The Popular Interrupting Pop-up E-mail Request Form

Ask any popular San Francisco, Tokyo, New York or Toronto web Design Company about the growing world of web aesthetics, and you’ll probably hear some overlap. Just like there are hot trends in the fashion world, there are also hot trends in the web design world. One ever-present trend is the pop-up asking website users to sign up or register with their e-mail address.

E-mail addresses are like a form of currency, with each one growing a company’s brand and getting more clicks for their website. Website creators must find creative ways for their clients to collect these e-mail addresses with the right images, aesthetics and verbiage to get users typing.

Imitation is the best form of flattery

A lot of people are imitating similar designs for websites based on what’s popular and on trend. While this does not help your web design stand out, it does train people on how to navigate through your layout and even prepares them for the usual pop-ups.

There are a few things to note with the currently popular pop-up e-mail request form. Yes, it is clever for a health and fitness website to ask if the user wants to be their best self. The user will want to say yes, or they will have a little giggle at the clever question and possibly veto it anyway. But that will only happen the first or second time a website uses this pop-up idea. After that, it will get a bit monotonous for the user. This is where web design companies need to get creative with new ways to request a user’s details, says Kissmetrics (https://blog.kissmetrics.com/capture-email-leads/).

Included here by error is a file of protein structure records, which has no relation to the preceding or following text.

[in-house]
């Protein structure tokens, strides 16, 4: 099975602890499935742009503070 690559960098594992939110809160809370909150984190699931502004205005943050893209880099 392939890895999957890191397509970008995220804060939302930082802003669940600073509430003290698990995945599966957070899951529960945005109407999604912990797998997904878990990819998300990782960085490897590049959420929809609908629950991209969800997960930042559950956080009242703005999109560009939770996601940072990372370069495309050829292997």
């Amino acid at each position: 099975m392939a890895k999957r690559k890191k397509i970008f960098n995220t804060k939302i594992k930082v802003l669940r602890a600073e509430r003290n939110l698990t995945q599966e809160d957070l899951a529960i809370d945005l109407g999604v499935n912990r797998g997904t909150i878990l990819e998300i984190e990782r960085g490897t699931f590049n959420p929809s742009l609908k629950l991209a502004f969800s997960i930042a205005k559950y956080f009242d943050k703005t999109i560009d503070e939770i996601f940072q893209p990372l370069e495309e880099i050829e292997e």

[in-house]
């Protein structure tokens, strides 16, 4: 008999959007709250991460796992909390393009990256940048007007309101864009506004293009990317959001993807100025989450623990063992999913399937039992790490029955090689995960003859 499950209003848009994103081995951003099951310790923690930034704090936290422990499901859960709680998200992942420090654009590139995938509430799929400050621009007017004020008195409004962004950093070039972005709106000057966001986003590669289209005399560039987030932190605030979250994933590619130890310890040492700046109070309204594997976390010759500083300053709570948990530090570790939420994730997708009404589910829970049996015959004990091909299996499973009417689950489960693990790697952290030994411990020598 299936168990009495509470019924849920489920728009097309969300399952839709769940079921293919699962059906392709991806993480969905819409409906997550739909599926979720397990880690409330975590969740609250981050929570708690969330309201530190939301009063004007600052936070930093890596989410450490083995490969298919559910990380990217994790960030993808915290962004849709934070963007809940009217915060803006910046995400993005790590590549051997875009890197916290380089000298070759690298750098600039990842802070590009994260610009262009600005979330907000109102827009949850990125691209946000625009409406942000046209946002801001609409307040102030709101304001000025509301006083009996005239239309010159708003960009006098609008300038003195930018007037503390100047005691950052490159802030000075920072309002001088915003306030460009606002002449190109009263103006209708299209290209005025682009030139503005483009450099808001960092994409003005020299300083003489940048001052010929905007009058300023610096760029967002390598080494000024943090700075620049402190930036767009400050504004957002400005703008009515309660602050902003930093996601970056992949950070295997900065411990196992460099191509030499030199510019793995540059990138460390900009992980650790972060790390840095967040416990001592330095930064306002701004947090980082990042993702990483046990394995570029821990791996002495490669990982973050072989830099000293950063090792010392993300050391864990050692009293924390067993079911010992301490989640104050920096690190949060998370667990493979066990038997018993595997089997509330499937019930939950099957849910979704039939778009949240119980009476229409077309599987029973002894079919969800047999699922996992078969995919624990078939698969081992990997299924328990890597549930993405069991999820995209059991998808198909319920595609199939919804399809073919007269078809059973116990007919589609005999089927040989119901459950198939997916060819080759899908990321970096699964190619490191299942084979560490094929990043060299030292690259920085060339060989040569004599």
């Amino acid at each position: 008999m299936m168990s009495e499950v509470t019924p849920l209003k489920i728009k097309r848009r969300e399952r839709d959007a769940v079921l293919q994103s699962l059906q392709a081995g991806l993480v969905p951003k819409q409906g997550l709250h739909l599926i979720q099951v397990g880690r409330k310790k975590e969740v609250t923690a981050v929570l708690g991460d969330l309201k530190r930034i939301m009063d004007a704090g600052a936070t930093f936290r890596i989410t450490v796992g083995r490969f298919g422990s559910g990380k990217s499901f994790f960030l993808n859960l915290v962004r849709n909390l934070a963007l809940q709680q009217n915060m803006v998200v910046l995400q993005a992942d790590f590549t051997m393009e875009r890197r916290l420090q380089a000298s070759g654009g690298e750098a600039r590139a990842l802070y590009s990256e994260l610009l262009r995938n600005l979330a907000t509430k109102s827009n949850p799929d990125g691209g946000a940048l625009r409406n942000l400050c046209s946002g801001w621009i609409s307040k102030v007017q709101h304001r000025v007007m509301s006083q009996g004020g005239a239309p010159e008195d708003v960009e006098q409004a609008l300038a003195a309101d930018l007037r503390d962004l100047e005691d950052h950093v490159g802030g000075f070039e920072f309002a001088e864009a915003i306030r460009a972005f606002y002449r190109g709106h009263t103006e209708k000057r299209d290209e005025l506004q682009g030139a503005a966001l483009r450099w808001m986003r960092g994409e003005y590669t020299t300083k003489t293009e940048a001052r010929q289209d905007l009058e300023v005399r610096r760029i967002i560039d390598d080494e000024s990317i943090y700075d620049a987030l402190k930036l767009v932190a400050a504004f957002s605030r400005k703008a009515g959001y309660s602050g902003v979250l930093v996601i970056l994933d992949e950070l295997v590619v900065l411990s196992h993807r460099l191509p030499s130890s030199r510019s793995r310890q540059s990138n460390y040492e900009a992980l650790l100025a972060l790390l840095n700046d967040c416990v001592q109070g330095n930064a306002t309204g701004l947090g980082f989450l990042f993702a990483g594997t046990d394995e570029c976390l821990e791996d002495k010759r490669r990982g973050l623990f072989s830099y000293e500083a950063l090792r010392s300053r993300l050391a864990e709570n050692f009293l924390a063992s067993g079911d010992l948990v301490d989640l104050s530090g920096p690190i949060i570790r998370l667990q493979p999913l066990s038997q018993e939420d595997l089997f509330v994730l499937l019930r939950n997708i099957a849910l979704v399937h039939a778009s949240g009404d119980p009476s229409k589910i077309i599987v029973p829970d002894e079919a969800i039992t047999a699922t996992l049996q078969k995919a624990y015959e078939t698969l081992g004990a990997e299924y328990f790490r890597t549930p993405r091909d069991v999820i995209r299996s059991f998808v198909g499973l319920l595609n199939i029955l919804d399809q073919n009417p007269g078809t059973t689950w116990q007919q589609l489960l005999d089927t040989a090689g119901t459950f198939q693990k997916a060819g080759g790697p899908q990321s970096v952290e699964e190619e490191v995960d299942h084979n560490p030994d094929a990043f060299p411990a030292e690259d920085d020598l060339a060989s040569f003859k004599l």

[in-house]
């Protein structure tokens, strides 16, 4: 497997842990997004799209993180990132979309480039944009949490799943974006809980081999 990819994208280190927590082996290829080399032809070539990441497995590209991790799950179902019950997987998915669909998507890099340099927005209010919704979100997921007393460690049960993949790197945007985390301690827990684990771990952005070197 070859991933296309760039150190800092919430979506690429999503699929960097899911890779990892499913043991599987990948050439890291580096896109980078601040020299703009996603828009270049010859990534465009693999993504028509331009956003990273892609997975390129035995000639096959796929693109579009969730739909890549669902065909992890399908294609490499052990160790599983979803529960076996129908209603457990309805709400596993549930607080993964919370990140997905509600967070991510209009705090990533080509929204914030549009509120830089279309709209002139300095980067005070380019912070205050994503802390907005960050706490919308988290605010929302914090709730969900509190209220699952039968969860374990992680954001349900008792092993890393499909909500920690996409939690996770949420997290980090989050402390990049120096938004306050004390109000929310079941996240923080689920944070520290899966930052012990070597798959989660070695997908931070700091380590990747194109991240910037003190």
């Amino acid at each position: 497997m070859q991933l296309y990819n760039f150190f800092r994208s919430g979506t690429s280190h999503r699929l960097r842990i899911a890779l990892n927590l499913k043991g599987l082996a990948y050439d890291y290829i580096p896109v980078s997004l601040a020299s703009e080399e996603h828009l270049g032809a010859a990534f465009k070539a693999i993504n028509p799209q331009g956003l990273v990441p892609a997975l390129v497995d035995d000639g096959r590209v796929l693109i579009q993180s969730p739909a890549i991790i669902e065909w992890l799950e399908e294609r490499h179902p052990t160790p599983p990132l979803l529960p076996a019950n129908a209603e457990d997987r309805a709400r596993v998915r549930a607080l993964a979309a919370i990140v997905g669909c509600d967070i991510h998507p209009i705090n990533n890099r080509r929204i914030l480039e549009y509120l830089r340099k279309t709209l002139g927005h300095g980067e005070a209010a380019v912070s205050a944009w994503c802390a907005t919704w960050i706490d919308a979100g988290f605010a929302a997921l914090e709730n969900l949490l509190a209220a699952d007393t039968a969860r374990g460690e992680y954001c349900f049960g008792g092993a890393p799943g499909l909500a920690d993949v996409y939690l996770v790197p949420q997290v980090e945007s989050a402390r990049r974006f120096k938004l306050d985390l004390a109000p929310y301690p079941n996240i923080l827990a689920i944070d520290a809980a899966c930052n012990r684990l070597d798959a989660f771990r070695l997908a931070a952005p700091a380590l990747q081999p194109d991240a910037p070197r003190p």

Interrupting the flow

The trend of prompting a user with a clever question to get them to sign up must be timed just right to not interrupt the flow of the user’s experience. If the pop-up occurs too quickly into the website viewing, it can leave a bad taste in the user’s mouth and make them just close the tab. After all, closing a tab is quicker than deciding if the website—which they haven’t even had a chance to look at—is worthy of filling their inbox. On the other hand, if a pop-up occurs right away or even right before closing the tab, that could be a better choice depending on your company’s needs.

Would you want to be forced to stop in the middle of watching your favourite television show to decide whether you want to give the television a piece of your personal information? Probably not. This interruption of website flow might seem minute and not overly important. But in an age where it is so easy to find something else more important to click on, losing even ten seconds of a person’s focus could mean losing them altogether. This is keeping web design companies on their toes to come up with better ways to include website e-mail signups in a creative, seamless way.